Lunch or Lose

Emergent Language in an Online Game Design Community

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Since the Mafia social deception games were created in the mid-1980s by Dmitry Davidoff and students at Moscow State University, they have been played everywhere from conventions to television shows and films to classrooms. Over the years, robust online communities across hundreds of forums dedicated to the games have grown as well. These communities have adapted the games to a play-by-post system suitable for online forums, where players conduct the game via asynchronous text posts which can also incorporate gifs, emoji, links, and other media. Continue Reading

Thinking Globally at the Microbial Level

Plague Inc. and the Cultivation of Systems Literacy in a Globalist Era

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Originally released for iOS and Android devices in 2012 by developer Ndemic Creations, Plague Inc. is a simulation video game wherein players design a lethal disease in hopes of eradicating all human life on Earth. This game was praised for its unique mechanics, which allow players to customize their disease in order to account for varying geographical climates, the socio-economic conditions of different regions, and even international trade routes. However, Plague Inc. also received attention for its pedagogical potential in the sense that this game introduces players to complex global public health issues in an accessible, streamlined, and entertaining manner. Continue Reading

For All the Broken Vessels

Compassion in the Final Moments of Hollow Knight

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At times it can seem as if the world of videogames, just like the raucous meatspace around us, is first and foremost designed with the loudest and fiercest of stories in mind. All too often, and with relative ease, they appear to drown out the quieter moments for which this unique art form can allow; and taken at face value, the somewhat elusive genre of Metroidvanias seems by definition to fit right into this very mold. After all, its guiding principle is growth—be it in the form of deeper understanding, improved skills, or (of course) greater power. Continue Reading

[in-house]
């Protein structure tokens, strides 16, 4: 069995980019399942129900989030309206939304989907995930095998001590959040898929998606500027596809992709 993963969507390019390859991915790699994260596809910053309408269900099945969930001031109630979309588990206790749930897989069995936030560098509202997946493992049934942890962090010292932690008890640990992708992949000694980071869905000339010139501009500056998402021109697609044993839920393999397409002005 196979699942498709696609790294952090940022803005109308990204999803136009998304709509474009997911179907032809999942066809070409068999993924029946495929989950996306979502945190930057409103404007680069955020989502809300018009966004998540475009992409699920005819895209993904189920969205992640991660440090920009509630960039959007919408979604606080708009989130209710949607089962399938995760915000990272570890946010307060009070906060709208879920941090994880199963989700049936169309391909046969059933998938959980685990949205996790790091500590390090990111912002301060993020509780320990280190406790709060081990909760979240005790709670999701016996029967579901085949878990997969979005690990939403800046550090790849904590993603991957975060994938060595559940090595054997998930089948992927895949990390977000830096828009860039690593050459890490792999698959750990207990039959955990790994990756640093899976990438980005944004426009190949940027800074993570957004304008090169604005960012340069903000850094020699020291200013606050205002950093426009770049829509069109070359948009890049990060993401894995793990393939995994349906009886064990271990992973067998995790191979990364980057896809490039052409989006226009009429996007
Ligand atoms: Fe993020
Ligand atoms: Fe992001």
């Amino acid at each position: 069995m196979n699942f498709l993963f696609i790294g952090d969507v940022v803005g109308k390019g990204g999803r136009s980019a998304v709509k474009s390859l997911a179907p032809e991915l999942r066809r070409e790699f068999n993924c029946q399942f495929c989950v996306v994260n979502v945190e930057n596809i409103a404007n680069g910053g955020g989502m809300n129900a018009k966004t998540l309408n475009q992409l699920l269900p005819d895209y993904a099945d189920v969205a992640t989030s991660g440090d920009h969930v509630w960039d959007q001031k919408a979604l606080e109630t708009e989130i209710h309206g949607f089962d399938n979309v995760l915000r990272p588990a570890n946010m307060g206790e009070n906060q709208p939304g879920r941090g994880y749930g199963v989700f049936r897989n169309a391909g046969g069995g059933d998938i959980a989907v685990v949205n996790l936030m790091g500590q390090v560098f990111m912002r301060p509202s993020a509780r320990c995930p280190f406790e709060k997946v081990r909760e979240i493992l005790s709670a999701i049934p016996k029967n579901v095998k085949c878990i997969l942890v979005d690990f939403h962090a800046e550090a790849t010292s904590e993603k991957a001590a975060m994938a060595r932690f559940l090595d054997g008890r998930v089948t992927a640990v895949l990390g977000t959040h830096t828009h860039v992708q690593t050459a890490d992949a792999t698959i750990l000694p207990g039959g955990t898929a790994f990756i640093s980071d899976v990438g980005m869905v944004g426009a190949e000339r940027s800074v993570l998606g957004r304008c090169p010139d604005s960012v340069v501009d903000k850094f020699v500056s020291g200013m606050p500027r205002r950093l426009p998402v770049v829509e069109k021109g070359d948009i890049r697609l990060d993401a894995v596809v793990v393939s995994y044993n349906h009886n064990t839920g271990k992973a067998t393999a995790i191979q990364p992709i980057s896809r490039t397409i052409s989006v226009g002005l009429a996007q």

“You Ever Have That Feeling Where You’re Not Sure If You’re Awake or Still Dreaming?”

A Review of Woke Gaming: Digital Challenges to Oppression and Social Injustice

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Born from the ashes of Gamergate and the 2016 US election, Woke Gaming: Digital Challenges to Oppression and Social Injustice (2018) investigates video games from the lens of social justice, discrimination, and domination. Edited by Kishonna Gray and David Leonard and published by the University of Washington Press, Woke Gaming includes the work of scholars from a wide range of disciplines—game design, sociology, and criminal justice among others. Continue Reading

Agniq Suaŋŋaktuq and Kisima Inŋitchuŋa (Never Alone)

‘Cause Gaia likes it cold’

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Kisima Inŋitchuŋa (Never Alone) is a side-scrolling, cooperative adventure-puzzle game set in the Iñupiaq landscape amidst a blizzard. Players are placed into the northern setting as a young girl, Nuna, and an arctic fox. The duo embark on an adventure to solve the mystery of the destruction of Nuna’s village. The design of the game, as well as how players interact with it, demonstrates a fundamentally different understanding of, and relationship to, the natural world than most mainstream AAA games. The land is both a challenge to overcome, as well as a support system. Blizzard winds hinder movement, but they can also aid the characters cross large chasms. Bears may try to eat Nuna, but her trusty arctic fox companion helps players solve puzzles. Continue Reading

Spiritual Heritage

The Shared Spiritual Themes of Persona 5 and The Wind Up Bird Chronicle

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Content Notification: References to sexual violence

After Persona 4 received widespread critical acclaim and built a large, passionate fanbase, Persona 5 (P5) became one of the most anticipated games during the many years it was in development. While the game was exceptional by conventional standards for game releases, the general consensus tended to be slightly underwhelming as a follow-up to one of the most critically acclaimed and beloved games of all time. Continue Reading

“We Must Be Better”

Hegemonic Masculinity and Dadification in God of War (2018)

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In an interview with Polygon, Cory Barlog, director of God of War (Sony Santa Monica 2018; hereafter GoW4), notes that the studio’s explicit goal is to address the underlying social implications of the franchise in order to “pull [Kratos] back from the brink” and make him “whole” (Plante, pars. 8 and 9). The interview’s headline says it all: “God of War’s director on toxic masculinity and why Kratos had to change.” Barlog attributes this impulse to redeem Kratos to his own experiences with fatherhood and a desire to prevent the continued dominance of problematic notions of masculinity: “This lesson that I hoped to pass on to [my son]: that the concepts of strength and emotional vulnerability and the ability to sort of be free to feel the range of emotions, that these are not two warring or diametrically opposed concepts” (qtd. in Plante, par. 7). Continue Reading